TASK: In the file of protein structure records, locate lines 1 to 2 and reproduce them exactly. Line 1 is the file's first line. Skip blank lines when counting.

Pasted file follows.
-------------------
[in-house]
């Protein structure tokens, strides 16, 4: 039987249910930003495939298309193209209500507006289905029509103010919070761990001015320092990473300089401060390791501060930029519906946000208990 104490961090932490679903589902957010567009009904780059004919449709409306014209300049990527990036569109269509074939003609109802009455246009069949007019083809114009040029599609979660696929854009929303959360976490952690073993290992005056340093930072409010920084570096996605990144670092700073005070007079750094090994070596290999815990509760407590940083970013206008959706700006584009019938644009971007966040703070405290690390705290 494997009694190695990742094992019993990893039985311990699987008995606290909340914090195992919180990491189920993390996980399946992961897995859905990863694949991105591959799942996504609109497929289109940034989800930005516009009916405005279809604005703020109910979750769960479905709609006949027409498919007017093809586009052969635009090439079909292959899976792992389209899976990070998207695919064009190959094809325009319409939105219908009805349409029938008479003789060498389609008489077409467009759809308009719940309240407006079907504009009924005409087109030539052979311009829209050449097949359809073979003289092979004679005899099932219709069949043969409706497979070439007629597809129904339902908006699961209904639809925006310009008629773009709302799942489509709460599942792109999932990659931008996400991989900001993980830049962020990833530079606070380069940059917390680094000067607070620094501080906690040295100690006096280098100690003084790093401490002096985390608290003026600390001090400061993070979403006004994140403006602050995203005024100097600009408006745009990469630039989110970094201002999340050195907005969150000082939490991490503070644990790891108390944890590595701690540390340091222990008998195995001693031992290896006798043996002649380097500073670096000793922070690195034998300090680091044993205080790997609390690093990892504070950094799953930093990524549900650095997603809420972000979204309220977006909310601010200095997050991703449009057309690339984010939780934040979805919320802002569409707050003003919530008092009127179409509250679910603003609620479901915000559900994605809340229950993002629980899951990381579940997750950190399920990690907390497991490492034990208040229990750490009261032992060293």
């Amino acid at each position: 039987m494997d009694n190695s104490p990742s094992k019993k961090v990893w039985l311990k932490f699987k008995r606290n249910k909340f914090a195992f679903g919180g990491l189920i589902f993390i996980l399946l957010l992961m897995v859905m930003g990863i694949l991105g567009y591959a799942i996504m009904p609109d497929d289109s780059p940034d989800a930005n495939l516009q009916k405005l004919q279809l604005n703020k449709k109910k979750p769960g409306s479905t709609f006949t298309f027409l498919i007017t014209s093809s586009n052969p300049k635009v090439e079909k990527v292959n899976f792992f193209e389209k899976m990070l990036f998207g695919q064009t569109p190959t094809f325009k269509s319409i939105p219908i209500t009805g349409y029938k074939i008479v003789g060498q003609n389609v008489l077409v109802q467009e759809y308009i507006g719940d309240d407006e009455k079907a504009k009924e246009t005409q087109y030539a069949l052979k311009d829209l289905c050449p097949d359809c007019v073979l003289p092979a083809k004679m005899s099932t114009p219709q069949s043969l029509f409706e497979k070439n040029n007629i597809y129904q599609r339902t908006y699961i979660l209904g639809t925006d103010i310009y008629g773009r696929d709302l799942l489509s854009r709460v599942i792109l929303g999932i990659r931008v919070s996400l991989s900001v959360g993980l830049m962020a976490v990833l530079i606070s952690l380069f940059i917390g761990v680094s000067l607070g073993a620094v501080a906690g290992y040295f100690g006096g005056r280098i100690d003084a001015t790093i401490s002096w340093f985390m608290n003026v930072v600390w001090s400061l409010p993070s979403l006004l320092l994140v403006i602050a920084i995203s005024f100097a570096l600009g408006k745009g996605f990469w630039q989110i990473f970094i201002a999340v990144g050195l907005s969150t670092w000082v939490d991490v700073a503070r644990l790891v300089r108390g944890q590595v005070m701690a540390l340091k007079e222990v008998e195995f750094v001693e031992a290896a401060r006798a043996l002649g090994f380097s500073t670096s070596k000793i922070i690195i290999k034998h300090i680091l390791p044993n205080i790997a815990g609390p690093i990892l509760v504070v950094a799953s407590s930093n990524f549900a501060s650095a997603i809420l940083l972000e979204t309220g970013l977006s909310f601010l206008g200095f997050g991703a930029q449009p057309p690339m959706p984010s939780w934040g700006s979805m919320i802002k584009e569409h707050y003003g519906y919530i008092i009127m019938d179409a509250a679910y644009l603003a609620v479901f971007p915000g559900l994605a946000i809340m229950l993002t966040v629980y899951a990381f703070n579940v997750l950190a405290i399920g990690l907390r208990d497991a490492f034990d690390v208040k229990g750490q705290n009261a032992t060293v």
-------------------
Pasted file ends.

[in-house]
């Protein structure tokens, strides 16, 4: 039987249910930003495939298309193209209500507006289905029509103010919070761990001015320092990473300089401060390791501060930029519906946000208990 104490961090932490679903589902957010567009009904780059004919449709409306014209300049990527990036569109269509074939003609109802009455246009069949007019083809114009040029599609979660696929854009929303959360976490952690073993290992005056340093930072409010920084570096996605990144670092700073005070007079750094090994070596290999815990509760407590940083970013206008959706700006584009019938644009971007966040703070405290690390705290 494997009694190695990742094992019993990893039985311990699987008995606290909340914090195992919180990491189920993390996980399946992961897995859905990863694949991105591959799942996504609109497929289109940034989800930005516009009916405005279809604005703020109910979750769960479905709609006949027409498919007017093809586009052969635009090439079909292959899976792992389209899976990070998207695919064009190959094809325009319409939105219908009805349409029938008479003789060498389609008489077409467009759809308009719940309240407006079907504009009924005409087109030539052979311009829209050449097949359809073979003289092979004679005899099932219709069949043969409706497979070439007629597809129904339902908006699961209904639809925006310009008629773009709302799942489509709460599942792109999932990659931008996400991989900001993980830049962020990833530079606070380069940059917390680094000067607070620094501080906690040295100690006096280098100690003084790093401490002096985390608290003026600390001090400061993070979403006004994140403006602050995203005024100097600009408006745009990469630039989110970094201002999340050195907005969150000082939490991490503070644990790891108390944890590595701690540390340091222990008998195995001693031992290896006798043996002649380097500073670096000793922070690195034998300090680091044993205080790997609390690093990892504070950094799953930093990524549900650095997603809420972000979204309220977006909310601010200095997050991703449009057309690339984010939780934040979805919320802002569409707050003003919530008092009127179409509250679910603003609620479901915000559900994605809340229950993002629980899951990381579940997750950190399920990690907390497991490492034990208040229990750490009261032992060293």